MAC: Mines and Communities

Vicky Corpuz fights back in the Philippines

Published by MAC on 2018-03-31
Source: Financial Times

UN Special Rapporteur refuses to be cowed

Three weeks ago, UN Special Rapporteur on the Rights of Indigenous Peoples, Vicky Tauli-Corpuz, was revealed as being among more than 600 Philippine citizens, accused of being  "terrorists" by the Duterte regime.

Protests at this egregious action swiftly resounded around the world (see: "End the oslaught against human rights defenders!" )

Now, Ms Tauli-Corpuz has spoken out militantly against the government, promising that her next report will focus on "indigenous criminalization":

" You can keep shooting the messenger, but you will run out of bullets before we run out of messengers and, at the end of the day, the message will be heard".

A UN special rapporteur writes about being added to the government’s
terror list

Financial Times

29 March 2018

When I learnt that the Philippine government had accused me of being a
terrorist, my immediate reaction was to hug my grandkids, fearing for
their safety. Then, I started to speak out. Again.

I am the UN special rapporteur on the rights of indigenous peoples. My
mandate is to report when communities anywhere in the world are forced
to relocate, their lands uprooted, their leaders either deemed criminals
or killed. Not everyone wants to hear it, but the message needs to be
spread. In the Philippines, they are shooting the messengers.

The country leads Asia in the number of murders of indigenous and
environmental activists, with 41 people killed last year. The most
recently reported assassination was that of indigenous leader Ricardo
Mayumi; he was killed this month for insisting that indigenous
communities lived where the government wanted to place a dam.

I am one of hundreds of people on a new government list of “terrorists”.
This list, on a legal petition filed in a Manila court, includes many
indigenous leaders and activists and their legal representatives as well
as four paramilitary group members, who are wanted for the killing of an
indigenous leader in 2012.

In lumping its critics together with criminals, the government seeks to
make us all guilty by association and, thus, the next targets of the
vigilantes and rogue police officers who have led President Rodrigo
Duterte’s bloody war against drugs. Now, he has started a new war — with
new targets.

This is not the first time I have had to worry about
government-sponsored violence. As a teenager, and member of the
Kankanaey Igorot people, I joined the movement protesting against the
Chico River Dam Project, which would have flooded our ancestral domain
and displaced 300,000 people. Our leader, Macliing Dulag, was
assassinated and many others were detained and tortured. But we did not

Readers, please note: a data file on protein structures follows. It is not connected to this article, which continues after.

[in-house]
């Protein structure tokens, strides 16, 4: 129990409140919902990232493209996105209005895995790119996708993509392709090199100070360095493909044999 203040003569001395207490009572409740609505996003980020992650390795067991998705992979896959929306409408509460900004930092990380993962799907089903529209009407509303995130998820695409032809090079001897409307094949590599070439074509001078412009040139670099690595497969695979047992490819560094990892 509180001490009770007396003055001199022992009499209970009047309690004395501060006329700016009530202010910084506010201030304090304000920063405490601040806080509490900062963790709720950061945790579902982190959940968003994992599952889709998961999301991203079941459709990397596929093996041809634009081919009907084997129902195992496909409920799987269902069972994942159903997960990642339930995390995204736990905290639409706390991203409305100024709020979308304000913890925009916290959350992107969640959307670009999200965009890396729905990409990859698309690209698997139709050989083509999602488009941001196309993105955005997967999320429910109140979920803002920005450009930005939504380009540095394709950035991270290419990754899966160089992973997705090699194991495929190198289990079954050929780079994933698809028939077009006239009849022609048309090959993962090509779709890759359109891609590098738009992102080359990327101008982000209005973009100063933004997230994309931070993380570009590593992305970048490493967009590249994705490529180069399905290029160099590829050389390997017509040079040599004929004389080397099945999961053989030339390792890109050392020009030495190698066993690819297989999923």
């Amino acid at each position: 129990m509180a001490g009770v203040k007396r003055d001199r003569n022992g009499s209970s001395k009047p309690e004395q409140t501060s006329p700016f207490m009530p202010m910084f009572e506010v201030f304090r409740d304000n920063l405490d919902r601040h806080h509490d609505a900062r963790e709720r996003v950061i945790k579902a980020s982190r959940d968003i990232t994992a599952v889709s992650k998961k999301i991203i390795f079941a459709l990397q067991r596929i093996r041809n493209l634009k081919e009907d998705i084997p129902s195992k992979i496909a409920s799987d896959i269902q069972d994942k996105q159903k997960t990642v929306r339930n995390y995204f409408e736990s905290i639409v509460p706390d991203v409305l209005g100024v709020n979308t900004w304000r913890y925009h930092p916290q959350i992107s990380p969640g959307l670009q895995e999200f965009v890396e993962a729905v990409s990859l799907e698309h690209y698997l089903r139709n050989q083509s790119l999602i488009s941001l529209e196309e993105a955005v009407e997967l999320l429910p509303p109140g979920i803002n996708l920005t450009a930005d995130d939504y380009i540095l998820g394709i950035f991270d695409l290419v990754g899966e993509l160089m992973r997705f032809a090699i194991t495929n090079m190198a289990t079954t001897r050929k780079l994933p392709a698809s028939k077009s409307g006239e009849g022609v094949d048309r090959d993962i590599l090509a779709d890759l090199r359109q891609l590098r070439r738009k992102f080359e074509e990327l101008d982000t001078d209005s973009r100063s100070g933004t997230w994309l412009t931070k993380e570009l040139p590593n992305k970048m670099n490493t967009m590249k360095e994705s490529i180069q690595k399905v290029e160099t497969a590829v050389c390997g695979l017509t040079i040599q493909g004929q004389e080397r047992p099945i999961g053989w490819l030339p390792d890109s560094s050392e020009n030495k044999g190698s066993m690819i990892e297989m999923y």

give up and eventually the project was cancelled.

Later, I worked to set up health programmes for communities who lacked
basic government services. The Marcos dictatorship viewed this endeavour
as a threat and sent the national army in response to raid my home.

I have spent my life peacefully advocating for the rights of my people
and other indigenous peoples around the world. I am sad to see the
Philippines once again slipping towards the fascism that too many other
nations have embraced, but I am not ready to give up now, either.

My colleagues insist that my name is on the list in retaliation for
speaking out on rights abuses against indigenous peoples on the island
of Mindanao. The UN has been trying to draw attention to this crisis
since 2003, as corporate interests have colluded with government
officials to clear the lands of their inhabitants, avoid obtaining the
free, prior and informed consent of indigenous peoples, and remove the
most outspoken leaders.

Their lands hold an estimated $1tn worth of natural resources that is
coveted by foreign interests — but the local people already live off of
these resources, sustainably, without transforming the environment. Like
the vast majority of indigenous peoples around the world, many in
Mindanao do not have legal titles to the lands their ancestors have
lived on and protected for generations. Overnight, governments may
declare them squatters and if bulldozers will not compel them to move,
deadly force is often the next step. The killers are rarely brought to

I have reported on the impact of these killings, and the
“criminalisation” that often precedes them, throughout my travels on
behalf of the UN, to Honduras, Brazil, Mexico and many other countries.
I have seen the scars left by bullets and the graves of murdered
leaders. The killings make news, but hidden behind these headlines is
something even more insidious: the silencing of entire communities.

My next report to the UN will focus on the topic of indigenous
criminalisation. We are hearing testimony from indigenous and community
leaders, human rights officials, and academic experts from more than two
dozen countries, and will issue an official report later this year.

As the government continues to press its case, I will have to include my
own experience, even though it pales in comparison to what others have
faced. If I am arrested, or personally attacked, this next UN report
might be delayed, but I am only one of many messengers speaking out
against the many violations of human rights.

You can keep shooting the messenger, but you will run out of bullets
before we run out of messengers and, at the end of the day, the message
will be heard.

Victoria Tauli-Corpuz is the UN special rapporteur on the rights of
indigenous peoples and an indigenous leader of the Kankanaey Igorot
people of the Cordillera region in the Philippines

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